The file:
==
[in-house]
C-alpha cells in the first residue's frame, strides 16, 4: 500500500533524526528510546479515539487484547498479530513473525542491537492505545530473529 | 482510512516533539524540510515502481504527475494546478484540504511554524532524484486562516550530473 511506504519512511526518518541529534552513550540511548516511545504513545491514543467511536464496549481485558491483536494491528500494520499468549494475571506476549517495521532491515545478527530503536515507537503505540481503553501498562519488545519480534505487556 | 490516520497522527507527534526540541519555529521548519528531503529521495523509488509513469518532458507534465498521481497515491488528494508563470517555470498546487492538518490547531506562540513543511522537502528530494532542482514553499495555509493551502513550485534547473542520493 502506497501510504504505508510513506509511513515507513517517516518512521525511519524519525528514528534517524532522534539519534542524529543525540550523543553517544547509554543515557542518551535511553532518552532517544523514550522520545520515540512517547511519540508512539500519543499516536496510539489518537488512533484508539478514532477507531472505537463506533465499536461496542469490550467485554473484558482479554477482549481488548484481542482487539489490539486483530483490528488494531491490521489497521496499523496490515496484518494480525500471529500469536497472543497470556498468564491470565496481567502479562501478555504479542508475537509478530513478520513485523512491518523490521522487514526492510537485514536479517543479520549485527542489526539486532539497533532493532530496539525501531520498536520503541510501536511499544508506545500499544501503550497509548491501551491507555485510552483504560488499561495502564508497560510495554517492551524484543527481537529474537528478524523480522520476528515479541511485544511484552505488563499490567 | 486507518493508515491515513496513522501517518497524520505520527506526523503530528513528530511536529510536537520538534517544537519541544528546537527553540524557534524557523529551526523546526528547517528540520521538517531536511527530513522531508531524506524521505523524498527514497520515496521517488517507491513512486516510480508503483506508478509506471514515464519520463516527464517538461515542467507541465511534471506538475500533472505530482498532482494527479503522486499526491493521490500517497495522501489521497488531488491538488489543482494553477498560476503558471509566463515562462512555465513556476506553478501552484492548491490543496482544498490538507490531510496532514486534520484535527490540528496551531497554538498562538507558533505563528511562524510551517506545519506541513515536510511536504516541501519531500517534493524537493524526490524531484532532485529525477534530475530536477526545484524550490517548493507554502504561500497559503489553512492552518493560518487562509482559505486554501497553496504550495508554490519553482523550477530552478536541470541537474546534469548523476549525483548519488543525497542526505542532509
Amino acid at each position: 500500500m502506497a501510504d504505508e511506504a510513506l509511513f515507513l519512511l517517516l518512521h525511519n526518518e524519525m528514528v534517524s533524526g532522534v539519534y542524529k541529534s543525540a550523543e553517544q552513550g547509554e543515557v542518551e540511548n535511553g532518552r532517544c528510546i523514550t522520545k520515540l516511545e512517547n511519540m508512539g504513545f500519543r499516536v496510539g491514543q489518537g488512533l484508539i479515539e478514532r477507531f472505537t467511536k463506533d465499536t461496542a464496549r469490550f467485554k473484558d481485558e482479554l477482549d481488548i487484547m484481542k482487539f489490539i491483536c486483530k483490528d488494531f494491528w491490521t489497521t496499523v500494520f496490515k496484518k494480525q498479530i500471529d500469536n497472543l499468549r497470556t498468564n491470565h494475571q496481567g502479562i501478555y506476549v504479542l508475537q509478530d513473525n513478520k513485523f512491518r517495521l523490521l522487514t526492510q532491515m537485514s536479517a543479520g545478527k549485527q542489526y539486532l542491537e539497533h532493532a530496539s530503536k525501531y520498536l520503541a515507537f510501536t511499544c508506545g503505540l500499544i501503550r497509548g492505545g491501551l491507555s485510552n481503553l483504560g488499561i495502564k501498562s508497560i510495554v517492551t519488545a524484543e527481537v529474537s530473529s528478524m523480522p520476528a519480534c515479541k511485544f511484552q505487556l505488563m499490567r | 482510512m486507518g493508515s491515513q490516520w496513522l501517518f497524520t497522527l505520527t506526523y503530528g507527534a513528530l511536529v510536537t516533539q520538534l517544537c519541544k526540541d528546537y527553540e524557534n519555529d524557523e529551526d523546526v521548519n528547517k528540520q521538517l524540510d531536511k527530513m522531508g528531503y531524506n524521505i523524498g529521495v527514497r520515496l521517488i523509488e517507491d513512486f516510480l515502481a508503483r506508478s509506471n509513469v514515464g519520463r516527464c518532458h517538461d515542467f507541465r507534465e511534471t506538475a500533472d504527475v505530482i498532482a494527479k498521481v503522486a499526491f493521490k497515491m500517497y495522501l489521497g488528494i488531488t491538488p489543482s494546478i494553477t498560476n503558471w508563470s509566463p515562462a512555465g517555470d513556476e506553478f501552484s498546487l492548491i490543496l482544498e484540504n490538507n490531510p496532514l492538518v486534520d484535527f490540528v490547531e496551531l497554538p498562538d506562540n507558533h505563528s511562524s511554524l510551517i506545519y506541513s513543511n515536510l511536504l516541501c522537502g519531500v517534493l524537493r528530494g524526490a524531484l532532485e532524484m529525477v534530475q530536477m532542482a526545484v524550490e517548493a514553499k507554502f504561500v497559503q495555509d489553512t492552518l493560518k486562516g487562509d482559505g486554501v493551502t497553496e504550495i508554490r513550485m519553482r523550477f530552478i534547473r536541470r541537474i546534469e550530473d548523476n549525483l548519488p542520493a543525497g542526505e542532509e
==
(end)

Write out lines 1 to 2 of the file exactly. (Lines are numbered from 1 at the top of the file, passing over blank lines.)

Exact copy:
[in-house]
C-alpha cells in the first residue's frame, strides 16, 4: 500500500533524526528510546479515539487484547498479530513473525542491537492505545530473529 | 482510512516533539524540510515502481504527475494546478484540504511554524532524484486562516550530473 511506504519512511526518518541529534552513550540511548516511545504513545491514543467511536464496549481485558491483536494491528500494520499468549494475571506476549517495521532491515545478527530503536515507537503505540481503553501498562519488545519480534505487556 | 490516520497522527507527534526540541519555529521548519528531503529521495523509488509513469518532458507534465498521481497515491488528494508563470517555470498546487492538518490547531506562540513543511522537502528530494532542482514553499495555509493551502513550485534547473542520493 502506497501510504504505508510513506509511513515507513517517516518512521525511519524519525528514528534517524532522534539519534542524529543525540550523543553517544547509554543515557542518551535511553532518552532517544523514550522520545520515540512517547511519540508512539500519543499516536496510539489518537488512533484508539478514532477507531472505537463506533465499536461496542469490550467485554473484558482479554477482549481488548484481542482487539489490539486483530483490528488494531491490521489497521496499523496490515496484518494480525500471529500469536497472543497470556498468564491470565496481567502479562501478555504479542508475537509478530513478520513485523512491518523490521522487514526492510537485514536479517543479520549485527542489526539486532539497533532493532530496539525501531520498536520503541510501536511499544508506545500499544501503550497509548491501551491507555485510552483504560488499561495502564508497560510495554517492551524484543527481537529474537528478524523480522520476528515479541511485544511484552505488563499490567 | 486507518493508515491515513496513522501517518497524520505520527506526523503530528513528530511536529510536537520538534517544537519541544528546537527553540524557534524557523529551526523546526528547517528540520521538517531536511527530513522531508531524506524521505523524498527514497520515496521517488517507491513512486516510480508503483506508478509506471514515464519520463516527464517538461515542467507541465511534471506538475500533472505530482498532482494527479503522486499526491493521490500517497495522501489521497488531488491538488489543482494553477498560476503558471509566463515562462512555465513556476506553478501552484492548491490543496482544498490538507490531510496532514486534520484535527490540528496551531497554538498562538507558533505563528511562524510551517506545519506541513515536510511536504516541501519531500517534493524537493524526490524531484532532485529525477534530475530536477526545484524550490517548493507554502504561500497559503489553512492552518493560518487562509482559505486554501497553496504550495508554490519553482523550477530552478536541470541537474546534469548523476549525483548519488543525497542526505542532509